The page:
Why We Are Not Our Best Selves



There is a pervasive force that surges throughout our lives, controlling nearly all aspects of it, whether we realize it or not. The force that stops you from putting your hand in fire, jumping on shards of glass, or doing any other dangerous activity. But not only does this force stop you from doing activities that are incredibly dangerous to partake in, but it also prevents you from asking your boss for a raise, starting a business, asking someone out on a date, making friends, working out, and doing a number of things you know you should do. It is the force that permeates addicts’ brains when they try to quit. It is called resistance.

Resistance is the feeling you get when you try to do anything that pushes you out of your comfort zone. It is the feeling you get when you are binging your favorite TV show, and you think about starting your homework. That feeling of dread and physical discomfort drives us to rationalize our current behavior and not do the right thing. You might tell yourself, “I can just do it tomorrow,” or “After a couple more episodes,” or “This assignment is only a formative” and let yourself procrastinate for hours on end. Even after it becomes tomorrow, or you have watched way more than a couple episodes, you don’t do anything. You continue putting your work off until you absolutely cannot avoid it. This feeling is awful, but how in the world do we get rid of it?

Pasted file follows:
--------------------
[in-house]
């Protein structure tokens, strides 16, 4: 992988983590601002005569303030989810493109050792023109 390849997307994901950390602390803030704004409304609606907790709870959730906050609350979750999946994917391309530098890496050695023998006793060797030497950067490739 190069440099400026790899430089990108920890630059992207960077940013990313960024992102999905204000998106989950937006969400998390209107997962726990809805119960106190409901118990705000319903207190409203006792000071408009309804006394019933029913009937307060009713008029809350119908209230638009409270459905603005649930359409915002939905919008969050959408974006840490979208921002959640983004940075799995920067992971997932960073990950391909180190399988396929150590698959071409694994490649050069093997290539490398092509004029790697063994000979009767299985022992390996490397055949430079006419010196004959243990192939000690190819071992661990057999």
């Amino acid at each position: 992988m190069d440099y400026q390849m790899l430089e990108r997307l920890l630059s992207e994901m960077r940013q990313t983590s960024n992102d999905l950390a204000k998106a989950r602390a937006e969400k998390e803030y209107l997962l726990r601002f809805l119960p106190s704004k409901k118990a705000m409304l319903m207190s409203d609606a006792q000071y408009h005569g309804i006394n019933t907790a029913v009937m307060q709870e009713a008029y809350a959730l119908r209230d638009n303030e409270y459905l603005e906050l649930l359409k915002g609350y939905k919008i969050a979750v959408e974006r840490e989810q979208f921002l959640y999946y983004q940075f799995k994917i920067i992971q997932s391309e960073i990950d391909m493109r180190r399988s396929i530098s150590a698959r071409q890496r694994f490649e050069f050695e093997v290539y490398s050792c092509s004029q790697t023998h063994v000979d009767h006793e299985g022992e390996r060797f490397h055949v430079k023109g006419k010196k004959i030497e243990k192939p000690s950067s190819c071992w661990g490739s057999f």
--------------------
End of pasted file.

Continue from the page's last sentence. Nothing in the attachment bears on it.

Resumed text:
The truth is, you can’t. It is impossible to get rid of resistance: it will always be with you no matter what. But you can get better at fighting it in a lot of ways. The most straightforward and obvious way is just to do whatever it is that you feel resistance towards doing. This method is much easier said than done, but it truly is by far the best way to get rid of your discomfort. Just start whatever it is you want to do, and the feeling of discomfort will vanish. For example, if you have to write a massive essay, tell yourself you are going to write two sentences. A lot of the time, after writing those two sentences, you will keep writing. You usually realize that whatever it is that you have been dreading to do, is not that bad, and it becomes enormously easier to do whatever it is you need to do.

But let’s say that even thinking about what it is you have to do makes you want to vomit. What then? Well, there is a straightforward principle you can apply, called the “Do-Something” principle. It essentially tasks you with doing any small task, like brushing your teeth, putting socks on, or changing clothes: something that requires next to no effort. Usually, this action will scare away any laziness and make you feel much more ready and able to do whatever it is you need to do.

Resistance is a horrible force, but it is an amazing compass. Usually, the more resistance you feel towards a specific task, the more critical it is to your growth. So, whenever you feel resistance, do not be discouraged. That feeling is a guide, and if you feel it often and can fight through it most of the time, you are doing something right. Learn to embrace discomfort. Dive headfirst into the places you feel the most resistance, and watch yourself become the best version of yourself. If you want to learn more about this phenomenon, read the book The War of Art, by Steven Pressfield. It goes incredibly in-depth on this topic and provides great insights.